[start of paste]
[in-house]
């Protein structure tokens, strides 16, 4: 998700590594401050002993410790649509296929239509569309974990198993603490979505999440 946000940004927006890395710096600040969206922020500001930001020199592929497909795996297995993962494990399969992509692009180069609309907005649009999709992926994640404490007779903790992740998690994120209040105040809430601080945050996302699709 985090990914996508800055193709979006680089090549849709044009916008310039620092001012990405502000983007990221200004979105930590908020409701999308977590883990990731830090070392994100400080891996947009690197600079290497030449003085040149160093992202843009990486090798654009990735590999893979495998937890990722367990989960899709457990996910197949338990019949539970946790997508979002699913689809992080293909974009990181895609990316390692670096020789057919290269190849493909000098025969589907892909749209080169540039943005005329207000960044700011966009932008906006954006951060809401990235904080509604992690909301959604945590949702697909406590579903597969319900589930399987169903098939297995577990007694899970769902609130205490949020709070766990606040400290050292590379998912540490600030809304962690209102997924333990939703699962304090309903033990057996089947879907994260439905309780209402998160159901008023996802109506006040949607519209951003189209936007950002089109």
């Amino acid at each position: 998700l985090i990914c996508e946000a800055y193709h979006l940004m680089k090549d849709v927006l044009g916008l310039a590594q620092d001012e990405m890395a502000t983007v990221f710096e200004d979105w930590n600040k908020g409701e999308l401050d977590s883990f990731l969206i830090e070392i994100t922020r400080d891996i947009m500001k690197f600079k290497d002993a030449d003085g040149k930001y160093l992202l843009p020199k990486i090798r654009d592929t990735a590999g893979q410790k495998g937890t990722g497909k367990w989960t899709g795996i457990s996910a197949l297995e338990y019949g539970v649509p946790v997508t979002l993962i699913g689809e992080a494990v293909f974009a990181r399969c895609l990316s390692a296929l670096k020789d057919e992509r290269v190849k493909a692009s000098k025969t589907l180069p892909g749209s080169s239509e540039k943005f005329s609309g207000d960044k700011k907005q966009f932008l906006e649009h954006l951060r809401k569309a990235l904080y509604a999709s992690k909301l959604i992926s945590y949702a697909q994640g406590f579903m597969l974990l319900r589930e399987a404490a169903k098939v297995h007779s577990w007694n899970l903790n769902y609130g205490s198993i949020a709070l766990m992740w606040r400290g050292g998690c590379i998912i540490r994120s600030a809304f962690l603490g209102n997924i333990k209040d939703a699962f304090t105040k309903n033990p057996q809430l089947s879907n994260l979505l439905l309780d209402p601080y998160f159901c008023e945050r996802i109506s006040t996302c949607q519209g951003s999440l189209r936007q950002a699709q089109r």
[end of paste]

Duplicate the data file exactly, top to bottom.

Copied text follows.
[in-house]
């Protein structure tokens, strides 16, 4: 998700590594401050002993410790649509296929239509569309974990198993603490979505999440 946000940004927006890395710096600040969206922020500001930001020199592929497909795996297995993962494990399969992509692009180069609309907005649009999709992926994640404490007779903790992740998690994120209040105040809430601080945050996302699709 985090990914996508800055193709979006680089090549849709044009916008310039620092001012990405502000983007990221200004979105930590908020409701999308977590883990990731830090070392994100400080891996947009690197600079290497030449003085040149160093992202843009990486090798654009990735590999893979495998937890990722367990989960899709457990996910197949338990019949539970946790997508979002699913689809992080293909974009990181895609990316390692670096020789057919290269190849493909000098025969589907892909749209080169540039943005005329207000960044700011966009932008906006954006951060809401990235904080509604992690909301959604945590949702697909406590579903597969319900589930399987169903098939297995577990007694899970769902609130205490949020709070766990606040400290050292590379998912540490600030809304962690209102997924333990939703699962304090309903033990057996089947879907994260439905309780209402998160159901008023996802109506006040949607519209951003189209936007950002089109």
């Amino acid at each position: 998700l985090i990914c996508e946000a800055y193709h979006l940004m680089k090549d849709v927006l044009g916008l310039a590594q620092d001012e990405m890395a502000t983007v990221f710096e200004d979105w930590n600040k908020g409701e999308l401050d977590s883990f990731l969206i830090e070392i994100t922020r400080d891996i947009m500001k690197f600079k290497d002993a030449d003085g040149k930001y160093l992202l843009p020199k990486i090798r654009d592929t990735a590999g893979q410790k495998g937890t990722g497909k367990w989960t899709g795996i457990s996910a197949l297995e338990y019949g539970v649509p946790v997508t979002l993962i699913g689809e992080a494990v293909f974009a990181r399969c895609l990316s390692a296929l670096k020789d057919e992509r290269v190849k493909a692009s000098k025969t589907l180069p892909g749209s080169s239509e540039k943005f005329s609309g207000d960044k700011k907005q966009f932008l906006e649009h954006l951060r809401k569309a990235l904080y509604a999709s992690k909301l959604i992926s945590y949702a697909q994640g406590f579903m597969l974990l319900r589930e399987a404490a169903k098939v297995h007779s577990w007694n899970l903790n769902y609130g205490s198993i949020a709070l766990m992740w606040r400290g050292g998690c590379i998912i540490r994120s600030a809304f962690l603490g209102n997924i333990k209040d939703a699962f304090t105040k309903n033990p057996q809430l089947s879907n994260l979505l439905l309780d209402p601080y998160f159901c008023e945050r996802i109506s006040t996302c949607q519209g951003s999440l189209r936007q950002a699709q089109r």